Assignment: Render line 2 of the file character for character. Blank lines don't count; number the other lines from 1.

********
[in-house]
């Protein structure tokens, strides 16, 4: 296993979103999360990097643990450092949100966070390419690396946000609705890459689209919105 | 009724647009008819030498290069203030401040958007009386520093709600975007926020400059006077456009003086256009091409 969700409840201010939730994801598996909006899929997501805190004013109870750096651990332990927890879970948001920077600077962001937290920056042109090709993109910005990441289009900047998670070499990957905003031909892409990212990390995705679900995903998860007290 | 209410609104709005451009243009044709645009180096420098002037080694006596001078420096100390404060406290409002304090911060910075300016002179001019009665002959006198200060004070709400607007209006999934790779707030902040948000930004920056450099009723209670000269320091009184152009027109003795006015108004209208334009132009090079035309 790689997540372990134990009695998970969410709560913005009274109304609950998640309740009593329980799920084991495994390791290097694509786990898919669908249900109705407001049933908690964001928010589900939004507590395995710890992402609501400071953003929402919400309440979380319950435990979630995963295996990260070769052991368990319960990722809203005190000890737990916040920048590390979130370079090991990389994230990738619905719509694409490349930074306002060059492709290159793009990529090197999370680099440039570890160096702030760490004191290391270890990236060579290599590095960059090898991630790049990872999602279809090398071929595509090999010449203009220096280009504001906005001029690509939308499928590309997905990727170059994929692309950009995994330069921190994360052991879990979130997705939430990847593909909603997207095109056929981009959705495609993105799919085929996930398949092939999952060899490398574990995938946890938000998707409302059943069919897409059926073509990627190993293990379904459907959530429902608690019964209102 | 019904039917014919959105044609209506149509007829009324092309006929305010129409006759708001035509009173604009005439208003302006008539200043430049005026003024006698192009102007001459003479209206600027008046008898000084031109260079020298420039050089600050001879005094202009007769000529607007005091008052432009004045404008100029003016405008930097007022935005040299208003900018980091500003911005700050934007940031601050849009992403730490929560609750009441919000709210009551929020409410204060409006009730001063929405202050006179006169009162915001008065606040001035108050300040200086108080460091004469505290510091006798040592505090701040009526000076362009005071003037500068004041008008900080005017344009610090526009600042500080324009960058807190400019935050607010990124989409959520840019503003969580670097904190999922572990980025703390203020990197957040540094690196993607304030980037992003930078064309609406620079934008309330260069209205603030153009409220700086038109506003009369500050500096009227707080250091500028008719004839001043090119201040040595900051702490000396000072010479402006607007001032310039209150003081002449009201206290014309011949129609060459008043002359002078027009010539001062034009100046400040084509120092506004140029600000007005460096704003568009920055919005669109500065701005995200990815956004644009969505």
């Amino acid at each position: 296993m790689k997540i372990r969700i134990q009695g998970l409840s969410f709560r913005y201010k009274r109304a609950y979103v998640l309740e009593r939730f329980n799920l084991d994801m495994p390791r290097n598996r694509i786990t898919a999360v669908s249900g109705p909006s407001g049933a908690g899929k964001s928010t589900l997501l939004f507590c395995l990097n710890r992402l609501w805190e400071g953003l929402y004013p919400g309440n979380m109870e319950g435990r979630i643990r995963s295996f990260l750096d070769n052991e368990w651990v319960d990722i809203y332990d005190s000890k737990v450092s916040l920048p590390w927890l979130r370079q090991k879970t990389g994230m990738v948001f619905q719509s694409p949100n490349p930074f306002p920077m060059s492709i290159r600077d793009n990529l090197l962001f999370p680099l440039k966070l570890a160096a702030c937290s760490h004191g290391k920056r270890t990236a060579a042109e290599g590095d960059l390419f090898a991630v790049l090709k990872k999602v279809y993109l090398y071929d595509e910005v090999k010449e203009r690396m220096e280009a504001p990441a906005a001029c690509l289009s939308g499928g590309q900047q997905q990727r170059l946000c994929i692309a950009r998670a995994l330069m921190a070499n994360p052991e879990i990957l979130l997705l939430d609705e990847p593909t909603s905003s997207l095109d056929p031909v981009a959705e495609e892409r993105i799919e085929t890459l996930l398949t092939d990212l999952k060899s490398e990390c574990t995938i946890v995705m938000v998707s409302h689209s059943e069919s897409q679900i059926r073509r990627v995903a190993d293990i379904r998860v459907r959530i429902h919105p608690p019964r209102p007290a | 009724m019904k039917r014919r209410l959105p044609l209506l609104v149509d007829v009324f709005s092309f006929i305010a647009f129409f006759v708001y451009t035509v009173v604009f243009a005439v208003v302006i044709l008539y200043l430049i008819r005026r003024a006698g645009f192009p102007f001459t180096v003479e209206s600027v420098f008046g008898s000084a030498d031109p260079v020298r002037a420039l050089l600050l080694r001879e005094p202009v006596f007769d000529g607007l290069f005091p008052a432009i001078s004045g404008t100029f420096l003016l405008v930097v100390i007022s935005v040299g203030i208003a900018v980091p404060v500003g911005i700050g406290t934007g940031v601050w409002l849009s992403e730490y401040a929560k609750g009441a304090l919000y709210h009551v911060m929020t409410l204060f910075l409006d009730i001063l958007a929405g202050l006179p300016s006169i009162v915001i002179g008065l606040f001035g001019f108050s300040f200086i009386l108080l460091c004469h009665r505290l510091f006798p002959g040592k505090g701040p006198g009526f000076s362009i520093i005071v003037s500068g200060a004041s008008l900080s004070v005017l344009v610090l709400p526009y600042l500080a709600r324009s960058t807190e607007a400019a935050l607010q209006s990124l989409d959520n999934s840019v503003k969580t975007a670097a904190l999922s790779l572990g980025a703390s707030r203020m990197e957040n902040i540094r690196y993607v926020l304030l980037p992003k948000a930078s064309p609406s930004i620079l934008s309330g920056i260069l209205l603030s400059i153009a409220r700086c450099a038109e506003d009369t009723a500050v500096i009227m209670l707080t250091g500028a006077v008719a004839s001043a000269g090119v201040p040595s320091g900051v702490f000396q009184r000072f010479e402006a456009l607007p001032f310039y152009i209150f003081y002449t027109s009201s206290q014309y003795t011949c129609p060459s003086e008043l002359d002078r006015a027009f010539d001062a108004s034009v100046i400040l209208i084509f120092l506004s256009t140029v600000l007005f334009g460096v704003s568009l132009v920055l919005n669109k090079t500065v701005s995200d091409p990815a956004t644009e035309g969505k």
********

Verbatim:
């Protein structure tokens, strides 16, 4: 296993979103999360990097643990450092949100966070390419690396946000609705890459689209919105 | 009724647009008819030498290069203030401040958007009386520093709600975007926020400059006077456009003086256009091409 969700409840201010939730994801598996909006899929997501805190004013109870750096651990332990927890879970948001920077600077962001937290920056042109090709993109910005990441289009900047998670070499990957905003031909892409990212990390995705679900995903998860007290 | 209410609104709005451009243009044709645009180096420098002037080694006596001078420096100390404060406290409002304090911060910075300016002179001019009665002959006198200060004070709400607007209006999934790779707030902040948000930004920056450099009723209670000269320091009184152009027109003795006015108004209208334009132009090079035309 790689997540372990134990009695998970969410709560913005009274109304609950998640309740009593329980799920084991495994390791290097694509786990898919669908249900109705407001049933908690964001928010589900939004507590395995710890992402609501400071953003929402919400309440979380319950435990979630995963295996990260070769052991368990319960990722809203005190000890737990916040920048590390979130370079090991990389994230990738619905719509694409490349930074306002060059492709290159793009990529090197999370680099440039570890160096702030760490004191290391270890990236060579290599590095960059090898991630790049990872999602279809090398071929595509090999010449203009220096280009504001906005001029690509939308499928590309997905990727170059994929692309950009995994330069921190994360052991879990979130997705939430990847593909909603997207095109056929981009959705495609993105799919085929996930398949092939999952060899490398574990995938946890938000998707409302059943069919897409059926073509990627190993293990379904459907959530429902608690019964209102 | 019904039917014919959105044609209506149509007829009324092309006929305010129409006759708001035509009173604009005439208003302006008539200043430049005026003024006698192009102007001459003479209206600027008046008898000084031109260079020298420039050089600050001879005094202009007769000529607007005091008052432009004045404008100029003016405008930097007022935005040299208003900018980091500003911005700050934007940031601050849009992403730490929560609750009441919000709210009551929020409410204060409006009730001063929405202050006179006169009162915001008065606040001035108050300040200086108080460091004469505290510091006798040592505090701040009526000076362009005071003037500068004041008008900080005017344009610090526009600042500080324009960058807190400019935050607010990124989409959520840019503003969580670097904190999922572990980025703390203020990197957040540094690196993607304030980037992003930078064309609406620079934008309330260069209205603030153009409220700086038109506003009369500050500096009227707080250091500028008719004839001043090119201040040595900051702490000396000072010479402006607007001032310039209150003081002449009201206290014309011949129609060459008043002359002078027009010539001062034009100046400040084509120092506004140029600000007005460096704003568009920055919005669109500065701005995200990815956004644009969505």